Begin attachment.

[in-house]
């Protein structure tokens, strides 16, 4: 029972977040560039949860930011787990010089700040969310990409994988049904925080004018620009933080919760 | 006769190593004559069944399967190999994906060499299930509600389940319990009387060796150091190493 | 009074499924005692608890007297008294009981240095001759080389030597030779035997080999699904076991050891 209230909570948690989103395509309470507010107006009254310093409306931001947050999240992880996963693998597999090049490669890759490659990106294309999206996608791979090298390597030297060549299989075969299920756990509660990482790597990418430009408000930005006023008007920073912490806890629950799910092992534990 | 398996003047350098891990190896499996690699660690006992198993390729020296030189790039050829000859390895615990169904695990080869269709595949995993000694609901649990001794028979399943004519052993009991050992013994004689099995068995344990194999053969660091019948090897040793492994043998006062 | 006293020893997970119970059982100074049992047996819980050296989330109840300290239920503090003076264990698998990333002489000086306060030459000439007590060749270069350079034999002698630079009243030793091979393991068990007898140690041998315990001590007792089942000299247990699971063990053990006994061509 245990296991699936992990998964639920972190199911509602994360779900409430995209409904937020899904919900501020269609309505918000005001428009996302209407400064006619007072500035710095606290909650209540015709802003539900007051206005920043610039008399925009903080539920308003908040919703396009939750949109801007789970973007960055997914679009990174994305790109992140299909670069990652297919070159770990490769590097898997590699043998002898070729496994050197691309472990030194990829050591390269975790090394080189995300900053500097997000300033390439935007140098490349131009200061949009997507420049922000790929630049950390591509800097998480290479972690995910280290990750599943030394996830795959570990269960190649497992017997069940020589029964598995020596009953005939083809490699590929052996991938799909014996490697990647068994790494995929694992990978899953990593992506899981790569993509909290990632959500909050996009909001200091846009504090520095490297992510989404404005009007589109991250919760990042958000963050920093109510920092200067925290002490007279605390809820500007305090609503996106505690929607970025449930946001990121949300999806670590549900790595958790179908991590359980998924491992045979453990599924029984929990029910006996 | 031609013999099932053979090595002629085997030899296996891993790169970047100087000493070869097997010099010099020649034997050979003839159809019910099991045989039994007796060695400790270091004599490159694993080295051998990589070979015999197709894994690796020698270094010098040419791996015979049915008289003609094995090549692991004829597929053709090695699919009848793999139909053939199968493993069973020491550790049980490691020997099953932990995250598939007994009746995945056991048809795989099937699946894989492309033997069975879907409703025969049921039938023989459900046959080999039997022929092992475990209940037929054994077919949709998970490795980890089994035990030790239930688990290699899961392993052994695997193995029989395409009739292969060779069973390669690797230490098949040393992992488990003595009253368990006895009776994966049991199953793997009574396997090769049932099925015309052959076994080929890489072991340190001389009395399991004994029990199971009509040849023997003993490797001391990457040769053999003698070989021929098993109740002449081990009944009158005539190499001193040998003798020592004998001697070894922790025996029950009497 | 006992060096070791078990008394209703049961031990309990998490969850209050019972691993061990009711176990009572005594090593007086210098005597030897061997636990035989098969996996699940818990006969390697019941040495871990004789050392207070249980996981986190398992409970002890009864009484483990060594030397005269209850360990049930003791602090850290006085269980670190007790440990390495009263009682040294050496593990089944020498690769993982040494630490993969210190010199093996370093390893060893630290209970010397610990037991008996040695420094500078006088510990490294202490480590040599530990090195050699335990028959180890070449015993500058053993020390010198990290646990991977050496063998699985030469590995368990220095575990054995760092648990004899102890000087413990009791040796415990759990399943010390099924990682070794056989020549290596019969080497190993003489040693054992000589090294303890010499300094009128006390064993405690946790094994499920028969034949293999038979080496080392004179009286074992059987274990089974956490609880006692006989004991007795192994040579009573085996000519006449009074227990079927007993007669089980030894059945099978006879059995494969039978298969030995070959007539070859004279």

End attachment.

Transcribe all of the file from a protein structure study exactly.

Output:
[in-house]
């Protein structure tokens, strides 16, 4: 029972977040560039949860930011787990010089700040969310990409994988049904925080004018620009933080919760 | 006769190593004559069944399967190999994906060499299930509600389940319990009387060796150091190493 | 009074499924005692608890007297008294009981240095001759080389030597030779035997080999699904076991050891 209230909570948690989103395509309470507010107006009254310093409306931001947050999240992880996963693998597999090049490669890759490659990106294309999206996608791979090298390597030297060549299989075969299920756990509660990482790597990418430009408000930005006023008007920073912490806890629950799910092992534990 | 398996003047350098891990190896499996690699660690006992198993390729020296030189790039050829000859390895615990169904695990080869269709595949995993000694609901649990001794028979399943004519052993009991050992013994004689099995068995344990194999053969660091019948090897040793492994043998006062 | 006293020893997970119970059982100074049992047996819980050296989330109840300290239920503090003076264990698998990333002489000086306060030459000439007590060749270069350079034999002698630079009243030793091979393991068990007898140690041998315990001590007792089942000299247990699971063990053990006994061509 245990296991699936992990998964639920972190199911509602994360779900409430995209409904937020899904919900501020269609309505918000005001428009996302209407400064006619007072500035710095606290909650209540015709802003539900007051206005920043610039008399925009903080539920308003908040919703396009939750949109801007789970973007960055997914679009990174994305790109992140299909670069990652297919070159770990490769590097898997590699043998002898070729496994050197691309472990030194990829050591390269975790090394080189995300900053500097997000300033390439935007140098490349131009200061949009997507420049922000790929630049950390591509800097998480290479972690995910280290990750599943030394996830795959570990269960190649497992017997069940020589029964598995020596009953005939083809490699590929052996991938799909014996490697990647068994790494995929694992990978899953990593992506899981790569993509909290990632959500909050996009909001200091846009504090520095490297992510989404404005009007589109991250919760990042958000963050920093109510920092200067925290002490007279605390809820500007305090609503996106505690929607970025449930946001990121949300999806670590549900790595958790179908991590359980998924491992045979453990599924029984929990029910006996 | 031609013999099932053979090595002629085997030899296996891993790169970047100087000493070869097997010099010099020649034997050979003839159809019910099991045989039994007796060695400790270091004599490159694993080295051998990589070979015999197709894994690796020698270094010098040419791996015979049915008289003609094995090549692991004829597929053709090695699919009848793999139909053939199968493993069973020491550790049980490691020997099953932990995250598939007994009746995945056991048809795989099937699946894989492309033997069975879907409703025969049921039938023989459900046959080999039997022929092992475990209940037929054994077919949709998970490795980890089994035990030790239930688990290699899961392993052994695997193995029989395409009739292969060779069973390669690797230490098949040393992992488990003595009253368990006895009776994966049991199953793997009574396997090769049932099925015309052959076994080929890489072991340190001389009395399991004994029990199971009509040849023997003993490797001391990457040769053999003698070989021929098993109740002449081990009944009158005539190499001193040998003798020592004998001697070894922790025996029950009497 | 006992060096070791078990008394209703049961031990309990998490969850209050019972691993061990009711176990009572005594090593007086210098005597030897061997636990035989098969996996699940818990006969390697019941040495871990004789050392207070249980996981986190398992409970002890009864009484483990060594030397005269209850360990049930003791602090850290006085269980670190007790440990390495009263009682040294050496593990089944020498690769993982040494630490993969210190010199093996370093390893060893630290209970010397610990037991008996040695420094500078006088510990490294202490480590040599530990090195050699335990028959180890070449015993500058053993020390010198990290646990991977050496063998699985030469590995368990220095575990054995760092648990004899102890000087413990009791040796415990759990399943010390099924990682070794056989020549290596019969080497190993003489040693054992000589090294303890010499300094009128006390064993405690946790094994499920028969034949293999038979080496080392004179009286074992059987274990089974956490609880006692006989004991007795192994040579009573085996000519006449009074227990079927007993007669089980030894059945099978006879059995494969039978298969030995070959007539070859004279």